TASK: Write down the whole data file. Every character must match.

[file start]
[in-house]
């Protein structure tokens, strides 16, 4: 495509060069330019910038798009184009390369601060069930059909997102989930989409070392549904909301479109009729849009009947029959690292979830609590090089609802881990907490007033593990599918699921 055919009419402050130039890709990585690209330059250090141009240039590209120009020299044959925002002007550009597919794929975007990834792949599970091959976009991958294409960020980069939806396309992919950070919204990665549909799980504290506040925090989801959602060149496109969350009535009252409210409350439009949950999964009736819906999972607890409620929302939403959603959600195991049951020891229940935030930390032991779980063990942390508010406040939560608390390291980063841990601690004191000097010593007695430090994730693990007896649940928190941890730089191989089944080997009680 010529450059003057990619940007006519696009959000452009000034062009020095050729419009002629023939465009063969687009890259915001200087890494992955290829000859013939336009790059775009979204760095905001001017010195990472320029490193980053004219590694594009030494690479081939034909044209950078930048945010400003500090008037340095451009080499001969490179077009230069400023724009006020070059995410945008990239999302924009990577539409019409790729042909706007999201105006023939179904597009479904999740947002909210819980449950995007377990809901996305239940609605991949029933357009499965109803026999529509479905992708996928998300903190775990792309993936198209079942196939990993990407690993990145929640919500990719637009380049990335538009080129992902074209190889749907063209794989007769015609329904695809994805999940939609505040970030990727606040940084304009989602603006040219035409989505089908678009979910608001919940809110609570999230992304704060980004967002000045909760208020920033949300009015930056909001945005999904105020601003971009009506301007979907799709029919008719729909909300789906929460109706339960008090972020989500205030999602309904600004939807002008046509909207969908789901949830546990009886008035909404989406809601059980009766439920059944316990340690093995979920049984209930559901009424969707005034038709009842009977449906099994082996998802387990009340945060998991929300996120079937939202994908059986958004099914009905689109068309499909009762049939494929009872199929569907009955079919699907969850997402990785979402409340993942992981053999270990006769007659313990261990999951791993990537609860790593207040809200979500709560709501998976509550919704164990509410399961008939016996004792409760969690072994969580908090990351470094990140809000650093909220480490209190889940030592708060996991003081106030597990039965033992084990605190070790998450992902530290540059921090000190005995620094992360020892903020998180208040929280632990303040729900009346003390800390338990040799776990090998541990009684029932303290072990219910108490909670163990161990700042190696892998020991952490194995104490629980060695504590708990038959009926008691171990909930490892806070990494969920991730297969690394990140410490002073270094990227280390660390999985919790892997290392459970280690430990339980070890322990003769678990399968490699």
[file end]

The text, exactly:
[in-house]
């Protein structure tokens, strides 16, 4: 495509060069330019910038798009184009390369601060069930059909997102989930989409070392549904909301479109009729849009009947029959690292979830609590090089609802881990907490007033593990599918699921 055919009419402050130039890709990585690209330059250090141009240039590209120009020299044959925002002007550009597919794929975007990834792949599970091959976009991958294409960020980069939806396309992919950070919204990665549909799980504290506040925090989801959602060149496109969350009535009252409210409350439009949950999964009736819906999972607890409620929302939403959603959600195991049951020891229940935030930390032991779980063990942390508010406040939560608390390291980063841990601690004191000097010593007695430090994730693990007896649940928190941890730089191989089944080997009680 010529450059003057990619940007006519696009959000452009000034062009020095050729419009002629023939465009063969687009890259915001200087890494992955290829000859013939336009790059775009979204760095905001001017010195990472320029490193980053004219590694594009030494690479081939034909044209950078930048945010400003500090008037340095451009080499001969490179077009230069400023724009006020070059995410945008990239999302924009990577539409019409790729042909706007999201105006023939179904597009479904999740947002909210819980449950995007377990809901996305239940609605991949029933357009499965109803026999529509479905992708996928998300903190775990792309993936198209079942196939990993990407690993990145929640919500990719637009380049990335538009080129992902074209190889749907063209794989007769015609329904695809994805999940939609505040970030990727606040940084304009989602603006040219035409989505089908678009979910608001919940809110609570999230992304704060980004967002000045909760208020920033949300009015930056909001945005999904105020601003971009009506301007979907799709029919008719729909909300789906929460109706339960008090972020989500205030999602309904600004939807002008046509909207969908789901949830546990009886008035909404989406809601059980009766439920059944316990340690093995979920049984209930559901009424969707005034038709009842009977449906099994082996998802387990009340945060998991929300996120079937939202994908059986958004099914009905689109068309499909009762049939494929009872199929569907009955079919699907969850997402990785979402409340993942992981053999270990006769007659313990261990999951791993990537609860790593207040809200979500709560709501998976509550919704164990509410399961008939016996004792409760969690072994969580908090990351470094990140809000650093909220480490209190889940030592708060996991003081106030597990039965033992084990605190070790998450992902530290540059921090000190005995620094992360020892903020998180208040929280632990303040729900009346003390800390338990040799776990090998541990009684029932303290072990219910108490909670163990161990700042190696892998020991952490194995104490629980060695504590708990038959009926008691171990909930490892806070990494969920991730297969690394990140410490002073270094990227280390660390999985919790892997290392459970280690430990339980070890322990003769678990399968490699």